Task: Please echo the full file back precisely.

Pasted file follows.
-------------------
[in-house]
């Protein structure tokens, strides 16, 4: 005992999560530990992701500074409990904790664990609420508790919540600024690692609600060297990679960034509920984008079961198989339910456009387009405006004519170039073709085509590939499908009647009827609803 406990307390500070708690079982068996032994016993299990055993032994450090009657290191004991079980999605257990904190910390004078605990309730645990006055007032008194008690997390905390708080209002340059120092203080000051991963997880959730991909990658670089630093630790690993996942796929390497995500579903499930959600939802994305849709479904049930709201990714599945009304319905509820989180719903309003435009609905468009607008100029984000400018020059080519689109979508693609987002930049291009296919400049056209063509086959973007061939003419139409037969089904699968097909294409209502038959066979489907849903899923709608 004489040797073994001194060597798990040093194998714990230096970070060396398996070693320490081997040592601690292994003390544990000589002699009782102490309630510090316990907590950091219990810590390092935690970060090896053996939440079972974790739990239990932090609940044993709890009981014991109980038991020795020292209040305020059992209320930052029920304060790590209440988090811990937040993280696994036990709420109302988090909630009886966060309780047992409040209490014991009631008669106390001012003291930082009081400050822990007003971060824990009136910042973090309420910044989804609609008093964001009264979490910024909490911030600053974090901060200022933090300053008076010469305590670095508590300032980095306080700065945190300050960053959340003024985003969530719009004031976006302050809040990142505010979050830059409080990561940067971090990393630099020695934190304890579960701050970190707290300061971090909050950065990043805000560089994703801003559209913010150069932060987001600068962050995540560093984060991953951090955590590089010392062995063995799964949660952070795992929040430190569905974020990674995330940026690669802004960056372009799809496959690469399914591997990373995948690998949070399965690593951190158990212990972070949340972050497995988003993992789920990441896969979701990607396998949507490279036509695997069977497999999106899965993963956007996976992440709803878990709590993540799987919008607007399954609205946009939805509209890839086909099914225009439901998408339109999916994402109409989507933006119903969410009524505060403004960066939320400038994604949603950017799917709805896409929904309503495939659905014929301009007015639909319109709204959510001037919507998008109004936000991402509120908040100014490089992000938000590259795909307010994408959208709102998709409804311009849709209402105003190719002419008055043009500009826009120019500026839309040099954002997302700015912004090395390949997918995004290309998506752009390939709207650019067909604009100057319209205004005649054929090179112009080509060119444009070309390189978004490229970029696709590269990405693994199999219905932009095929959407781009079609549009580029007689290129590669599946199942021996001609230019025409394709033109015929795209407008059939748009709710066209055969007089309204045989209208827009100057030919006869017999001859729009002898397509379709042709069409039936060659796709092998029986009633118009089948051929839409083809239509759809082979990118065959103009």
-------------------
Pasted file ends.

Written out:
[in-house]
């Protein structure tokens, strides 16, 4: 005992999560530990992701500074409990904790664990609420508790919540600024690692609600060297990679960034509920984008079961198989339910456009387009405006004519170039073709085509590939499908009647009827609803 406990307390500070708690079982068996032994016993299990055993032994450090009657290191004991079980999605257990904190910390004078605990309730645990006055007032008194008690997390905390708080209002340059120092203080000051991963997880959730991909990658670089630093630790690993996942796929390497995500579903499930959600939802994305849709479904049930709201990714599945009304319905509820989180719903309003435009609905468009607008100029984000400018020059080519689109979508693609987002930049291009296919400049056209063509086959973007061939003419139409037969089904699968097909294409209502038959066979489907849903899923709608 004489040797073994001194060597798990040093194998714990230096970070060396398996070693320490081997040592601690292994003390544990000589002699009782102490309630510090316990907590950091219990810590390092935690970060090896053996939440079972974790739990239990932090609940044993709890009981014991109980038991020795020292209040305020059992209320930052029920304060790590209440988090811990937040993280696994036990709420109302988090909630009886966060309780047992409040209490014991009631008669106390001012003291930082009081400050822990007003971060824990009136910042973090309420910044989804609609008093964001009264979490910024909490911030600053974090901060200022933090300053008076010469305590670095508590300032980095306080700065945190300050960053959340003024985003969530719009004031976006302050809040990142505010979050830059409080990561940067971090990393630099020695934190304890579960701050970190707290300061971090909050950065990043805000560089994703801003559209913010150069932060987001600068962050995540560093984060991953951090955590590089010392062995063995799964949660952070795992929040430190569905974020990674995330940026690669802004960056372009799809496959690469399914591997990373995948690998949070399965690593951190158990212990972070949340972050497995988003993992789920990441896969979701990607396998949507490279036509695997069977497999999106899965993963956007996976992440709803878990709590993540799987919008607007399954609205946009939805509209890839086909099914225009439901998408339109999916994402109409989507933006119903969410009524505060403004960066939320400038994604949603950017799917709805896409929904309503495939659905014929301009007015639909319109709204959510001037919507998008109004936000991402509120908040100014490089992000938000590259795909307010994408959208709102998709409804311009849709209402105003190719002419008055043009500009826009120019500026839309040099954002997302700015912004090395390949997918995004290309998506752009390939709207650019067909604009100057319209205004005649054929090179112009080509060119444009070309390189978004490229970029696709590269990405693994199999219905932009095929959407781009079609549009580029007689290129590669599946199942021996001609230019025409394709033109015929795209407008059939748009709710066209055969007089309204045989209208827009100057030919006869017999001859729009002898397509379709042709069409039936060659796709092998029986009633118009089948051929839409083809239509759809082979990118065959103009």